Malawi News has also gathered that apart from Mangochi, Balaka and Machinga are also struggling to provide quality medical services to people in some of their facilities.
Both Balaka and Machinga have been operating without drugs for non-communicable diseases, respiratory infections and antibiotics for some time now.
Funding hole at source
But details show that the problem begins at source.
A high-ranking contact at the Ministry of Health at Capital Hill told Malawi News that Malawi’s national drug budget is at K78 billion at the moment. But the Treasury has allocated only K24 billion for the forthcoming fiscal year.
“All district hospital pharmacies were told to compile their annual drug budget for the forthcoming year and the total came to K78 million.
“But the Ministry of Finance has provided only K24 billion, which is less than a third of what we required. This means that Malawi should brace for more challenges in the health sector in future,” the source said.
However, Deputy Minister of Health Enoch Phale gave routine assurance when we took these concerns to him.
He said government would address the challenges.
As a temporary measure, Phale said, the government has recapitalised the CMST with about K2.7 billion so that it can procure essential drugs which will be supplied to all public hospitals.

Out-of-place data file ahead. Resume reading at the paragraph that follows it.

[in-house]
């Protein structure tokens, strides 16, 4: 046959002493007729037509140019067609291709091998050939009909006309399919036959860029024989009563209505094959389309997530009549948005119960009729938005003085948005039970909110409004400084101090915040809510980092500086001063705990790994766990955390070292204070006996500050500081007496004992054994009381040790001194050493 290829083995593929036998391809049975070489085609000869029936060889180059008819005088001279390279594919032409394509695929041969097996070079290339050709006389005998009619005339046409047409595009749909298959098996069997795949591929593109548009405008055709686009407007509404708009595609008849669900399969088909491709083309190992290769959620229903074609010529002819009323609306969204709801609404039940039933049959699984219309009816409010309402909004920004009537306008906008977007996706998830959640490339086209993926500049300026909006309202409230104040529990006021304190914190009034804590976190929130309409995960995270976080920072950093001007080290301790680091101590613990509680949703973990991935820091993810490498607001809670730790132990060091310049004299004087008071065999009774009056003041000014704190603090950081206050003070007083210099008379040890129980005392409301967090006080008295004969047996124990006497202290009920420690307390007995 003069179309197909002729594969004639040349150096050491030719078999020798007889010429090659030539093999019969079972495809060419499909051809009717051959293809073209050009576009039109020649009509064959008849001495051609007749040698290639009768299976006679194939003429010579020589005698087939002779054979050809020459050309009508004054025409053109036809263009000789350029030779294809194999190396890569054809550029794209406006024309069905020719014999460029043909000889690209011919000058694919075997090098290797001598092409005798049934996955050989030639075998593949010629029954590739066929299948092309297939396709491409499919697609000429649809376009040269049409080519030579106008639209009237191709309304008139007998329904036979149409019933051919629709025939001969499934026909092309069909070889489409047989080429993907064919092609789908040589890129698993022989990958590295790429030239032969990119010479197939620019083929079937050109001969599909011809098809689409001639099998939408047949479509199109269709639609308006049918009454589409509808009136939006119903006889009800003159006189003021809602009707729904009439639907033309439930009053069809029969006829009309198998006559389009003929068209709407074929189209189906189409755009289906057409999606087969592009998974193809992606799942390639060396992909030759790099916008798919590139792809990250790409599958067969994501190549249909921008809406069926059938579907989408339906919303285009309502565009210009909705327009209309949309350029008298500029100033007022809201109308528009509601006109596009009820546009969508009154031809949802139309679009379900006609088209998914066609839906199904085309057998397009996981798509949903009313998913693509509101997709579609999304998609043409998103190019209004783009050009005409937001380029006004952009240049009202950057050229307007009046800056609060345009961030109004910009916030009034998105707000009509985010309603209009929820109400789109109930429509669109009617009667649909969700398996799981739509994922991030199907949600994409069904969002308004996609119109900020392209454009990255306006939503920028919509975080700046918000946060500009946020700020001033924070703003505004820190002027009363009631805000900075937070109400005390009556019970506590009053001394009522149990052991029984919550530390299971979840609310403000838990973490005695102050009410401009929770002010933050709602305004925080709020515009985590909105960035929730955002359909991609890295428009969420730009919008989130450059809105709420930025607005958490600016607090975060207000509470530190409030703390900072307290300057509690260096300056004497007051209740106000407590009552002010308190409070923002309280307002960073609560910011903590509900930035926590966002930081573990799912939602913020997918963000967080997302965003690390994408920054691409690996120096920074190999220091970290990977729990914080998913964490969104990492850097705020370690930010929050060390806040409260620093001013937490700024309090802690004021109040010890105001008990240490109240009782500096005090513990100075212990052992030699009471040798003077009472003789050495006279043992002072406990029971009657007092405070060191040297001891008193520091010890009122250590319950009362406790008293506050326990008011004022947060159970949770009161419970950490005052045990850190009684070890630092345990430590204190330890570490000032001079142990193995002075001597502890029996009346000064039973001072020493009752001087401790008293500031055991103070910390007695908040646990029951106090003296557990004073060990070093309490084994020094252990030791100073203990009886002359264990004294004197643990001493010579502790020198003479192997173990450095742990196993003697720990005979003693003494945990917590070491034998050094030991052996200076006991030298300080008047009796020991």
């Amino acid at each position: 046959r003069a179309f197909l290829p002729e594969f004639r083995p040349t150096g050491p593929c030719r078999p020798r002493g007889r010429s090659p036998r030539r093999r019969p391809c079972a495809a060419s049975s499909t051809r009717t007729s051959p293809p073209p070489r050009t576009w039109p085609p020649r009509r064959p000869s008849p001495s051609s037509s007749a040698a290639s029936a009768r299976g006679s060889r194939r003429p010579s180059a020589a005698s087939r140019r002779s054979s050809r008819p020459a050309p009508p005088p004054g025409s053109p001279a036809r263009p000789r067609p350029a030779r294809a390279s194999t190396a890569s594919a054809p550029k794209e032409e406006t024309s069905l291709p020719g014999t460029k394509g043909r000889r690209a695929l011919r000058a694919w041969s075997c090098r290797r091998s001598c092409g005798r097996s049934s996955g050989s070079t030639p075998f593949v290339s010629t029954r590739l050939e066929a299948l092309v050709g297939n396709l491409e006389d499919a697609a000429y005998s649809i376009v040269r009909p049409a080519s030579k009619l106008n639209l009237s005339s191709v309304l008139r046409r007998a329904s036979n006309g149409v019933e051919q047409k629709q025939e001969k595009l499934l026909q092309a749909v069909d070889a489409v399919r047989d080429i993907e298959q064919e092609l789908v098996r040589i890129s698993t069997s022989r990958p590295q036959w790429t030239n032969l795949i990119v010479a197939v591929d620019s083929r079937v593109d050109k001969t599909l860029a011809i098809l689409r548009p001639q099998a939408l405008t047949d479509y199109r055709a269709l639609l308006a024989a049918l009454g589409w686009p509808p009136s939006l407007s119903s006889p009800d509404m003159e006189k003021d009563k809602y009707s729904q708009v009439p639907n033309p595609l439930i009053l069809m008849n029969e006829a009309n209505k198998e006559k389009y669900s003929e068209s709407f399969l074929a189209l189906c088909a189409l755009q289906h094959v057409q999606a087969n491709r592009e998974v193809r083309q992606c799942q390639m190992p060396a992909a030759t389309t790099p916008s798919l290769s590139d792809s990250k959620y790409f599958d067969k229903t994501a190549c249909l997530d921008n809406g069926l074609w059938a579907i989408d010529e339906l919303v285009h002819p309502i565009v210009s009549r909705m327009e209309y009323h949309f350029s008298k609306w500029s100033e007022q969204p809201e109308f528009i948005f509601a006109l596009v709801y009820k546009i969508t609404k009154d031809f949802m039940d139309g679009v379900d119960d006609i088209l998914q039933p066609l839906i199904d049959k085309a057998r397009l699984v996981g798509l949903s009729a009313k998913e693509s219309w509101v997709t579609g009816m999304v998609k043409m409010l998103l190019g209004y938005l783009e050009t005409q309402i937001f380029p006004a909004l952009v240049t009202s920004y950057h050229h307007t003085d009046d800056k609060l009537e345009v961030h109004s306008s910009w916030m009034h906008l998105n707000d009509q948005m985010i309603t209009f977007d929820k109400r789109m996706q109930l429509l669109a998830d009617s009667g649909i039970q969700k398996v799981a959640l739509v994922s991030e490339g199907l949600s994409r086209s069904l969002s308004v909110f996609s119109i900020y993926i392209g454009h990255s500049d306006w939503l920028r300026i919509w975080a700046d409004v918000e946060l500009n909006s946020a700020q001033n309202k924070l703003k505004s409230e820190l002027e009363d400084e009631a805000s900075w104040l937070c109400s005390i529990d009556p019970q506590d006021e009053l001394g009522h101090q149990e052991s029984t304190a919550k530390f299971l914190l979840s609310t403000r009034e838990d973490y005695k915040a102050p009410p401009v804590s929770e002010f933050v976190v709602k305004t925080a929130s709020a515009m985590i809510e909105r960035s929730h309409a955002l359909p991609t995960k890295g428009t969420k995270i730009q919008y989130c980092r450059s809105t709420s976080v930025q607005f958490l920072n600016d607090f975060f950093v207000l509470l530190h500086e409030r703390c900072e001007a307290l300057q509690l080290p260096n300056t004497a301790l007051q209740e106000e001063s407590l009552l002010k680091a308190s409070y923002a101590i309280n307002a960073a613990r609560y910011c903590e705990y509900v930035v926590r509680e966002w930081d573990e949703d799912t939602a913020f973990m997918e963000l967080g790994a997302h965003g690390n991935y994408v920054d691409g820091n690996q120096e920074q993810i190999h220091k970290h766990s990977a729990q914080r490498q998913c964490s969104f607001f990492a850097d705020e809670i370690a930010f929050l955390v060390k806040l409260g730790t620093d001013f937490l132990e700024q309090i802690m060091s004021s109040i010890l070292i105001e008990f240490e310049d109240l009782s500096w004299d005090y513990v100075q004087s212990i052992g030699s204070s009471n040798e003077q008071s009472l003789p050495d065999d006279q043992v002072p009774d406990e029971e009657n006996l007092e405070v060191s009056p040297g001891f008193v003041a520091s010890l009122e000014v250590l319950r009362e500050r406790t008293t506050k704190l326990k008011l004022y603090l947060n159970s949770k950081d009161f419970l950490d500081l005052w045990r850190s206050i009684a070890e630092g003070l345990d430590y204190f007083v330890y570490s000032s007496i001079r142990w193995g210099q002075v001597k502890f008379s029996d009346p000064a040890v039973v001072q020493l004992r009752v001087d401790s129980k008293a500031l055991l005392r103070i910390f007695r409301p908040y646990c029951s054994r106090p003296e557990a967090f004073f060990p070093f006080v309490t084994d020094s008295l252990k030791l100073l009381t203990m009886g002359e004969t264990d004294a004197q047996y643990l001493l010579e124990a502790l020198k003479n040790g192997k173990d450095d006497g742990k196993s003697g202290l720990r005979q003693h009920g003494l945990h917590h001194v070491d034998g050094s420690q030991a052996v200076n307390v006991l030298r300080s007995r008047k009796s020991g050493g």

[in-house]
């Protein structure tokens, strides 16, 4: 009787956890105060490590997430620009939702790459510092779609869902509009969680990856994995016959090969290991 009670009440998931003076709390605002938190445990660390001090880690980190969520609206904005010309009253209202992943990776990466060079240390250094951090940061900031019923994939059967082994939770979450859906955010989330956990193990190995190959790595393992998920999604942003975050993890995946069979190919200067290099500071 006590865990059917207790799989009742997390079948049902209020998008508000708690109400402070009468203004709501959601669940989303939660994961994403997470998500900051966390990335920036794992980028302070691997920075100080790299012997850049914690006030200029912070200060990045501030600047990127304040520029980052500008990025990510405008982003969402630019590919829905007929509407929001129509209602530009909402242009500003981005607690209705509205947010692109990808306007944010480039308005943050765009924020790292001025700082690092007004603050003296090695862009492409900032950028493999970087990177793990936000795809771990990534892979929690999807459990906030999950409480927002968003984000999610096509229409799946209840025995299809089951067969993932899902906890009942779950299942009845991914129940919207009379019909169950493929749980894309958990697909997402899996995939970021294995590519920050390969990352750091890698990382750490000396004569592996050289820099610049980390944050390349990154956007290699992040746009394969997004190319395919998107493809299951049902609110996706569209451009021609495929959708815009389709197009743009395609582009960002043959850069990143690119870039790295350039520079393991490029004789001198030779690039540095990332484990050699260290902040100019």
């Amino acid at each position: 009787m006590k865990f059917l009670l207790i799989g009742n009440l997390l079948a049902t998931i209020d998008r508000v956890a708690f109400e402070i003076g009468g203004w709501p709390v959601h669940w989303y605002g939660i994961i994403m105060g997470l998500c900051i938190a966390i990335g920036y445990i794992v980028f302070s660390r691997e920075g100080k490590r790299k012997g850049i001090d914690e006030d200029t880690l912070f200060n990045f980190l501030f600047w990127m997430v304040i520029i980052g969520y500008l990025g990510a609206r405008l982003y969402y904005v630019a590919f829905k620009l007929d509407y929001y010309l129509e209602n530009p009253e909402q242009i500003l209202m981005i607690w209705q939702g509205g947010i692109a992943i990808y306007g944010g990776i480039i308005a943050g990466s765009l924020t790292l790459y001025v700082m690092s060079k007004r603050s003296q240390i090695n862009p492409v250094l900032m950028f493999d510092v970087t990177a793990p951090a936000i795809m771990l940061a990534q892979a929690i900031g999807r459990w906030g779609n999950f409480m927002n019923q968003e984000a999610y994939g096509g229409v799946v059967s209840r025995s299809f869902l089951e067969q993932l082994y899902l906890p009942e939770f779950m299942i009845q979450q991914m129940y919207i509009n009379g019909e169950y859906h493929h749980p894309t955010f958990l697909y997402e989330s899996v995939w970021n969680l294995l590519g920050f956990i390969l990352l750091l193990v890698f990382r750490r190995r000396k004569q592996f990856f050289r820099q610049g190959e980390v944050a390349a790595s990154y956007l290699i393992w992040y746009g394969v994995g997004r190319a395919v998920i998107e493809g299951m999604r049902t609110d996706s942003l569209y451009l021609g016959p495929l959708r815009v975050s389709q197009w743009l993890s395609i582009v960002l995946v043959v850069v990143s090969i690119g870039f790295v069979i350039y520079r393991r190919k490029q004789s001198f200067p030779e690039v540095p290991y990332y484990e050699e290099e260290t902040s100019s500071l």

Phale also said the government has negotiated with the CMST to allow hospitals to procure drugs on emergency facility as they wait for funding for the forthcoming year.
“At the moment drug stock levels are around 40 percent in most hospitals. But at the CMST the stocks have improved such that we hope the trend will also be replicated in public health centres,” he said.
Phale however admitted that with insufficient funding in some hospitals, the facilities will continue to struggle to procure drugs from CMST.
He said his ministry is lobbying Treasury to increase funding to the Ministry of Health.
“This year we have been given slightly over 10 per cent of the national budget, which is a bit higher than what was given last year. So, the future is promising,” he said.
User fees, centralisation issues
President for Society of Medical Doctors in Malawi Victor Mithi said corruption in the public service is among factors limiting government’s expenditure on health.
“If we get rid of corruption, we will be able to have enough resources for the health sector,” Mithi said.
He suggested the need for the government to allow district health offices to decide how best they can improve their hospitals without central government’s control.
“For instance, councils can have powers to devise awareness means that can pave way for user fees in public health facilities as a way of raising funds to run the facilities effectively,” he said.
However, Executive Director for Malawi Health Equity Network (Mhen), George Jobe, argued against user fees in public hospitals.
He said the problems in the health sector are deeper than lack of funding.
He said government needs to come out clear and accept that the sector needs a complete overhaul.
He also urged government to find ways of regulating private hospitals so that they have a clear source of medical supplies as a way of curbing theft of drugs in public health facilities.